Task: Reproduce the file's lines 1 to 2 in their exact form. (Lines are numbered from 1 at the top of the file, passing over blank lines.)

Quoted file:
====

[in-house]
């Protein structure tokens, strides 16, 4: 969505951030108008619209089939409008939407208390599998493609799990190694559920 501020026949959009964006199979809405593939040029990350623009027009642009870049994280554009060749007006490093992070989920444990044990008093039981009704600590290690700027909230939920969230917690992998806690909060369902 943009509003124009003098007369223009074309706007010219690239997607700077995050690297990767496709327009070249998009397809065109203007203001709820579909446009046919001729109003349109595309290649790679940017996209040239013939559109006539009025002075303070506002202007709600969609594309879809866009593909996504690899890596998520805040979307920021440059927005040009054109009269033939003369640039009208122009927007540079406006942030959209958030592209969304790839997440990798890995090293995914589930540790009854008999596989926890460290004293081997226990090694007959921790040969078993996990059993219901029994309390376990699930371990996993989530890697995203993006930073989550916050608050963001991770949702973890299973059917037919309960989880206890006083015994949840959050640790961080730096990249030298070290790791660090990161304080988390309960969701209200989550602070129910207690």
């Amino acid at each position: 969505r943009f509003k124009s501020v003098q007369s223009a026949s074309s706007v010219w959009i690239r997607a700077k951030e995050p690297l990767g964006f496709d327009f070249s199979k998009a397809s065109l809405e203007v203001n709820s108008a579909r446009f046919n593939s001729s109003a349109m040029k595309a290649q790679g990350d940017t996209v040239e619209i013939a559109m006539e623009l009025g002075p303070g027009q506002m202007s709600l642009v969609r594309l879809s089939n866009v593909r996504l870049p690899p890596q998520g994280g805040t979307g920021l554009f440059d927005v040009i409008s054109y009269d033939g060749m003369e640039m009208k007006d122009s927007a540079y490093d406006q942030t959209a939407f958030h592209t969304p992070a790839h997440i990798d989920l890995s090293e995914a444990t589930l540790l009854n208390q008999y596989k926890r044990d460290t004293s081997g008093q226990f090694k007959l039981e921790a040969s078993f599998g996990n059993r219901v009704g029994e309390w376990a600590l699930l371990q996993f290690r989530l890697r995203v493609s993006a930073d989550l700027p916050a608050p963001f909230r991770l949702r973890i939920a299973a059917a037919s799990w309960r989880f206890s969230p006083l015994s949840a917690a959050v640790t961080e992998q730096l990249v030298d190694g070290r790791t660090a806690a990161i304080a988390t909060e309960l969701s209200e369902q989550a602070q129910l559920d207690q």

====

[in-house]
């Protein structure tokens, strides 16, 4: 969505951030108008619209089939409008939407208390599998493609799990190694559920 501020026949959009964006199979809405593939040029990350623009027009642009870049994280554009060749007006490093992070989920444990044990008093039981009704600590290690700027909230939920969230917690992998806690909060369902 943009509003124009003098007369223009074309706007010219690239997607700077995050690297990767496709327009070249998009397809065109203007203001709820579909446009046919001729109003349109595309290649790679940017996209040239013939559109006539009025002075303070506002202007709600969609594309879809866009593909996504690899890596998520805040979307920021440059927005040009054109009269033939003369640039009208122009927007540079406006942030959209958030592209969304790839997440990798890995090293995914589930540790009854008999596989926890460290004293081997226990090694007959921790040969078993996990059993219901029994309390376990699930371990996993989530890697995203993006930073989550916050608050963001991770949702973890299973059917037919309960989880206890006083015994949840959050640790961080730096990249030298070290790791660090990161304080988390309960969701209200989550602070129910207690």